Both the Diagnostic and Statistical Manual of Mental Disorders, 5th edition (DSM-5), and the International Statistical Classification of Diseases and Related Health Problems, 10th Edition (ICD-10) have established diagnostic criteria for alcohol use disorders (AUDs). While the DSM is widely used by clinicians, the U.S. Centers for Medicare and Medicaid Services has recently called for providers to bill for services using ICD-10 designations. Given the ramifications for who will and will be not eligible for treatment, this study compares the two diagnostic approaches, finding discrepancies between the two for more mild and moderate cases of AUDs.
Results will be published in the April 2015 online-only issue of Alcoholism: Clinical & Experimental Research and are currently available at Early View.
"Clinicians and administrators may be most interested in the differences between the two diagnostic approaches for the ways in which they define who is and is not eligible for treatment," explained Norman G. Hoffmann, adjunct professor of psychology at Western Carolina University as well as corresponding author for the study. "The broader version of the ICD, for instance, can make treatment available for patients who have not yet developed the most serious AUDs, which could help stem the development of a more serious disorder."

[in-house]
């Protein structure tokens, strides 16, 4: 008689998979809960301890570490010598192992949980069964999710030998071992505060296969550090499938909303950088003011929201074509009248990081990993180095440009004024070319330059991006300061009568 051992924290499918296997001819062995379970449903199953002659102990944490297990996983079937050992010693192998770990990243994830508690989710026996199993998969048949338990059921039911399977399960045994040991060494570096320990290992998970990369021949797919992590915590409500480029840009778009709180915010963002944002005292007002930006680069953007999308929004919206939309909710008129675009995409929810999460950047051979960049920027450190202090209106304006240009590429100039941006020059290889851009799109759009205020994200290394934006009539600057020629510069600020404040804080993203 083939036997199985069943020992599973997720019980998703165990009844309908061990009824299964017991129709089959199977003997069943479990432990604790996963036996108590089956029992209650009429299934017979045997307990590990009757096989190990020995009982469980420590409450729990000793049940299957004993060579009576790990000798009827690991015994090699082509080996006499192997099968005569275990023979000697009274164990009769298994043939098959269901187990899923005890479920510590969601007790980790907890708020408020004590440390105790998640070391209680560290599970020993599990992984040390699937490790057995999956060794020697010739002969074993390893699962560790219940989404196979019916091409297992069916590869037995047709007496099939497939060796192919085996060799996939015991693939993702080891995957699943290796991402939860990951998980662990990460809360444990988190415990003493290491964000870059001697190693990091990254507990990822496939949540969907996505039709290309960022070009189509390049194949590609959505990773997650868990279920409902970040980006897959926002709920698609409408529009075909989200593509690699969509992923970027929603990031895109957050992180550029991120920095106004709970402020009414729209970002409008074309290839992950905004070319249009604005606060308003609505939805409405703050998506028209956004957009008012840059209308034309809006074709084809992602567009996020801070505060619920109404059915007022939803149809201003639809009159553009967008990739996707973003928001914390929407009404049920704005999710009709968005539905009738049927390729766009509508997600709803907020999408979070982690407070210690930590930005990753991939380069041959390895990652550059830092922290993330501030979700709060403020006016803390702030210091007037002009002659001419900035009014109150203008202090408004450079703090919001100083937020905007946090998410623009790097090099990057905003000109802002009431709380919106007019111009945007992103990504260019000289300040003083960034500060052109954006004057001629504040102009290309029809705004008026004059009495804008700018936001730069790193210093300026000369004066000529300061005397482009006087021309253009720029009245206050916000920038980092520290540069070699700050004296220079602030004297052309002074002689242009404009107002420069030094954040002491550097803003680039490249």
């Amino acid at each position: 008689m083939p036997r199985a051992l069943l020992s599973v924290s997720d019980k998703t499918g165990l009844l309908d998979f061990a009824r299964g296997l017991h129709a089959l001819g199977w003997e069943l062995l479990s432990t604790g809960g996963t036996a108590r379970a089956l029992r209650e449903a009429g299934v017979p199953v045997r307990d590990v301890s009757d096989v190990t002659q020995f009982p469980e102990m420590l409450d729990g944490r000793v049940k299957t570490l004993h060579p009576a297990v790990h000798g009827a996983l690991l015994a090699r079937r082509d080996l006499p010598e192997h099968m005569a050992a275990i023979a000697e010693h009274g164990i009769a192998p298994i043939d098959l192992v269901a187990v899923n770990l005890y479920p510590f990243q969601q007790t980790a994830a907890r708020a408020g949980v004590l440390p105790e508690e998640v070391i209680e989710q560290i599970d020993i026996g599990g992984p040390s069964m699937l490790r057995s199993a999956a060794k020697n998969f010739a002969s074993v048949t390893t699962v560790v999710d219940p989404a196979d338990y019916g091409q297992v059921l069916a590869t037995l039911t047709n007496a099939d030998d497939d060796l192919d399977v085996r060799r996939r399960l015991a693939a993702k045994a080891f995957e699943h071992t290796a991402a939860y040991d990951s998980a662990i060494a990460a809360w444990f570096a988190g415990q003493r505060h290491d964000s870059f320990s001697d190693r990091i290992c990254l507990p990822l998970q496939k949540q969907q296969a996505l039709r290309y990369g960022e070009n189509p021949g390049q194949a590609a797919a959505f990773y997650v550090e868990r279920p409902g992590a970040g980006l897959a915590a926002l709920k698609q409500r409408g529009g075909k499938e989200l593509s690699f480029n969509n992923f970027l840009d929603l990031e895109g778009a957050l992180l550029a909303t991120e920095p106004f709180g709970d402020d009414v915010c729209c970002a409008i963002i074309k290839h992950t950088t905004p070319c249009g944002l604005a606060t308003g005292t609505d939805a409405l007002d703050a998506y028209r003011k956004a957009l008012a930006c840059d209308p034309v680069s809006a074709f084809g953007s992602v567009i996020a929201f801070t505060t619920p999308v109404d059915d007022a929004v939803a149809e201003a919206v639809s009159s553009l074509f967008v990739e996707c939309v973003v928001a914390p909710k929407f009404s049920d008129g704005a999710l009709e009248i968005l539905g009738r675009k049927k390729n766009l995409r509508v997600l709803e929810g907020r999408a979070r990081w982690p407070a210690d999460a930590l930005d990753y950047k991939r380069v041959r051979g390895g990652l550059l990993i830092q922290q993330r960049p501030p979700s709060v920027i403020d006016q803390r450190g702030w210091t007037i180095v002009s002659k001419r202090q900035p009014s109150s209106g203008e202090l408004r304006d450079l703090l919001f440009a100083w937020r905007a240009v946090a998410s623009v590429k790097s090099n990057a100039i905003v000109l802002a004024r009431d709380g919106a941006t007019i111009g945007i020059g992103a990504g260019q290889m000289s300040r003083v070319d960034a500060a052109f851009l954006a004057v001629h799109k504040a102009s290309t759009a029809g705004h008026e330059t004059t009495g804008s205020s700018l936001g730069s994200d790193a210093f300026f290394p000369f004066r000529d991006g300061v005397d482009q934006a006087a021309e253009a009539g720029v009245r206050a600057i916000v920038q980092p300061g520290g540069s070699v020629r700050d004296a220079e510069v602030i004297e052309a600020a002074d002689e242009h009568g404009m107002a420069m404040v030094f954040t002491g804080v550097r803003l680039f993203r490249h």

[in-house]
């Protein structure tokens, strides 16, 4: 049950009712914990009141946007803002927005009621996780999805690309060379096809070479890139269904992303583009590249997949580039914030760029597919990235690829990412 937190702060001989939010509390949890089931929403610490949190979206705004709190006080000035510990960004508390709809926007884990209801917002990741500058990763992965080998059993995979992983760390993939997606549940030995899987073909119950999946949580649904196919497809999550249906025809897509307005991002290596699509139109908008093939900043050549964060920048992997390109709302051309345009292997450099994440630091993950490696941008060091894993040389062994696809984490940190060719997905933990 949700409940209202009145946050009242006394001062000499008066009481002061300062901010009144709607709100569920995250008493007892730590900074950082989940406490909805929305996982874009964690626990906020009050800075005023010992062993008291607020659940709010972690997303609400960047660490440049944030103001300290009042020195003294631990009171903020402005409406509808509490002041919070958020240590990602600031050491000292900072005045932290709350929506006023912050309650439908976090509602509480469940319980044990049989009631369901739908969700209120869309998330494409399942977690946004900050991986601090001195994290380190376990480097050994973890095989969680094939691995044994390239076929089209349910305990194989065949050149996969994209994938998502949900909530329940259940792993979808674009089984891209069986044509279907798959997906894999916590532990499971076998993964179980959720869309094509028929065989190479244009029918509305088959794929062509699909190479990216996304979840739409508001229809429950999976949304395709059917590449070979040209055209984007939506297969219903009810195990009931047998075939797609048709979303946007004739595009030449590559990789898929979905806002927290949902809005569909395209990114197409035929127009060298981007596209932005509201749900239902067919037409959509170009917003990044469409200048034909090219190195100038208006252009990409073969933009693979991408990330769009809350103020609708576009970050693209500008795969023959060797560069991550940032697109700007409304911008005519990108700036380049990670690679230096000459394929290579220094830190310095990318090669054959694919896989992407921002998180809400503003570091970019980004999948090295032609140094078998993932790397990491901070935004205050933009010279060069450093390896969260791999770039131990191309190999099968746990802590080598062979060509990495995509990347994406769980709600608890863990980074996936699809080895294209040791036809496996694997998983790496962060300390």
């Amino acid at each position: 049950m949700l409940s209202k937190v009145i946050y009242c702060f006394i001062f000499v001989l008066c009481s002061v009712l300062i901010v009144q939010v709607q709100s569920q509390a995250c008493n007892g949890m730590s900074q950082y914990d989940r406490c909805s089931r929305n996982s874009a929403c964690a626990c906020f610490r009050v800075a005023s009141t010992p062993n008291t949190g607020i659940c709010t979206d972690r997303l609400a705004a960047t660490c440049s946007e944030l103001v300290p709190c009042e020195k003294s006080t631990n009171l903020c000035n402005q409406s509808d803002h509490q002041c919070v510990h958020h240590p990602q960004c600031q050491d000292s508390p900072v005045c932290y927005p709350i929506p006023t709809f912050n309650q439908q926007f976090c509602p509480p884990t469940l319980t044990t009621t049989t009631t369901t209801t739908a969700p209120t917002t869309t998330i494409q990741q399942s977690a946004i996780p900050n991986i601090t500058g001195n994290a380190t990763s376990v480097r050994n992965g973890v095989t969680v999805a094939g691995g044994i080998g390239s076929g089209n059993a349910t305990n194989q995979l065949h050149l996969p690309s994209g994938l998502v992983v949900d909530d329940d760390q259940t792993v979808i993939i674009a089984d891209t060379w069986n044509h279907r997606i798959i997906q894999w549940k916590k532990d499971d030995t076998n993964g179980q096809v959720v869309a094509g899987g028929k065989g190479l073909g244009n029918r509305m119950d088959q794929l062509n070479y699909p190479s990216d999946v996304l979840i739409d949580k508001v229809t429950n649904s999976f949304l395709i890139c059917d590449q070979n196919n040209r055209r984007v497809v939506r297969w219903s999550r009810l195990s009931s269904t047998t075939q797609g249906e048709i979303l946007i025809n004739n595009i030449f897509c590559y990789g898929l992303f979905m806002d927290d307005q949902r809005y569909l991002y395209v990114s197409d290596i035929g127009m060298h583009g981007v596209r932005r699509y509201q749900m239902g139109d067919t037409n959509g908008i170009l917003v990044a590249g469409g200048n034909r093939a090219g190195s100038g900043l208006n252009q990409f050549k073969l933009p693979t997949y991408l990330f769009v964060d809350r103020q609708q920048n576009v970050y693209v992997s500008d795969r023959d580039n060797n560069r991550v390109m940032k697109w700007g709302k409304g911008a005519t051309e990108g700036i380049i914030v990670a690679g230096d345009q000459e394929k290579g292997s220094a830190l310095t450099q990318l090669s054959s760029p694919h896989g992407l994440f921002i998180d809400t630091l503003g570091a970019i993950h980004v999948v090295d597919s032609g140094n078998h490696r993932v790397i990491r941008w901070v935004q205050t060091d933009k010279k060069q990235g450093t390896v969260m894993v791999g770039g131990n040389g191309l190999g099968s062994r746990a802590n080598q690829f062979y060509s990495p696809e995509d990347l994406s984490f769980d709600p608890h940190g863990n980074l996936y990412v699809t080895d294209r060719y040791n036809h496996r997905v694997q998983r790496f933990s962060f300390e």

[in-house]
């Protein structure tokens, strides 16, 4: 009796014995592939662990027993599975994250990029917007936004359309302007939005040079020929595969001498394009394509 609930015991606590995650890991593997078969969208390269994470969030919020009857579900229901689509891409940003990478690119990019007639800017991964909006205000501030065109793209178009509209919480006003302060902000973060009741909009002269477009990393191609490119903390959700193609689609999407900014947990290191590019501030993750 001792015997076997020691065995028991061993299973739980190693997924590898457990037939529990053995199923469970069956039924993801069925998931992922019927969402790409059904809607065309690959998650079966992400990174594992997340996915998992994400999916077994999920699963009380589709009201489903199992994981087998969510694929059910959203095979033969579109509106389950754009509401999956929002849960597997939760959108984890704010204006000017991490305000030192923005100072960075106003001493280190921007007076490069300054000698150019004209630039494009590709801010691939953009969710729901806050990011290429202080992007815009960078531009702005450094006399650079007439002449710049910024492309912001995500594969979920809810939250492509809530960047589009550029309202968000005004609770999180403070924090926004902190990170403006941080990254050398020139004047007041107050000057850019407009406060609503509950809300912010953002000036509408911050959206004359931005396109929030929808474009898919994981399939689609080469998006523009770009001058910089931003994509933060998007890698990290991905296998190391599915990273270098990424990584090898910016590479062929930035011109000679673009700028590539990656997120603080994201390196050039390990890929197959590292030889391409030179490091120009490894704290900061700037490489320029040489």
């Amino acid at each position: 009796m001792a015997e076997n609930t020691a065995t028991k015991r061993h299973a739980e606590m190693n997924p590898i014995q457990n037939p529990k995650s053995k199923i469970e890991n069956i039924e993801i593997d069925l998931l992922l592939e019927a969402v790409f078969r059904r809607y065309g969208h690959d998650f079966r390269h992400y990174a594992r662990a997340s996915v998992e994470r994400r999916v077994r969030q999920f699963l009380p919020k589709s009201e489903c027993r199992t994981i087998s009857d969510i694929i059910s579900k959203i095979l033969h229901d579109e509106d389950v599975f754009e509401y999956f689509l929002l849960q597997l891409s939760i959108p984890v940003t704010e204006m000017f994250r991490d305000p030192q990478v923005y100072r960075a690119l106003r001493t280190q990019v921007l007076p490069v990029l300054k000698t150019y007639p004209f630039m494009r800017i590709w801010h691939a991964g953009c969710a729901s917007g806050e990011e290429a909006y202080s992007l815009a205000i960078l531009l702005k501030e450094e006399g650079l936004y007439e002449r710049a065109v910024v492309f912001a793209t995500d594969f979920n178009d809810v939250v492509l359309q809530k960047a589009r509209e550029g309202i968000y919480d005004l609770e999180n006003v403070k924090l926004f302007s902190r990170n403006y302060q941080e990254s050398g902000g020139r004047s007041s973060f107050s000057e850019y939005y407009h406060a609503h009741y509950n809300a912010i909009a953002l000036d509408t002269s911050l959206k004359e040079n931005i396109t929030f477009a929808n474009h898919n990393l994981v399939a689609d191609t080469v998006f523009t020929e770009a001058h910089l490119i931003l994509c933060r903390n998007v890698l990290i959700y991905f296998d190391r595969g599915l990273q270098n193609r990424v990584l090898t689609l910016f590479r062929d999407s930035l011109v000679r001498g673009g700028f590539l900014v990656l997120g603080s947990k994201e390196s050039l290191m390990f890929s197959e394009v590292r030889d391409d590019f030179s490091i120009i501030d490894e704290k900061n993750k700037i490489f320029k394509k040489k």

"Although the clinical use of the DSM classification system remains commonplace - at least in the U.S. - with the forthcoming federal mandate that all U.S. health care settings transition to ICD-10 billing codes, empirical evidence is necessary to determine if the DSM-5 does in fact facilitate a cross-walk to the new ICD-10 coding system," added Steven L. Proctor, a psychology postdoctoral fellow with the Addictive Disorders Treatment Program at the G.V. (Sonny) Montgomery VA Medical Center. "The implications derived from such work not only inform future research efforts, but they directly impact all facets of substance use disorder treatment - whether assessment, diagnosis, selection of appropriate treatment interventions, billing or reimbursement."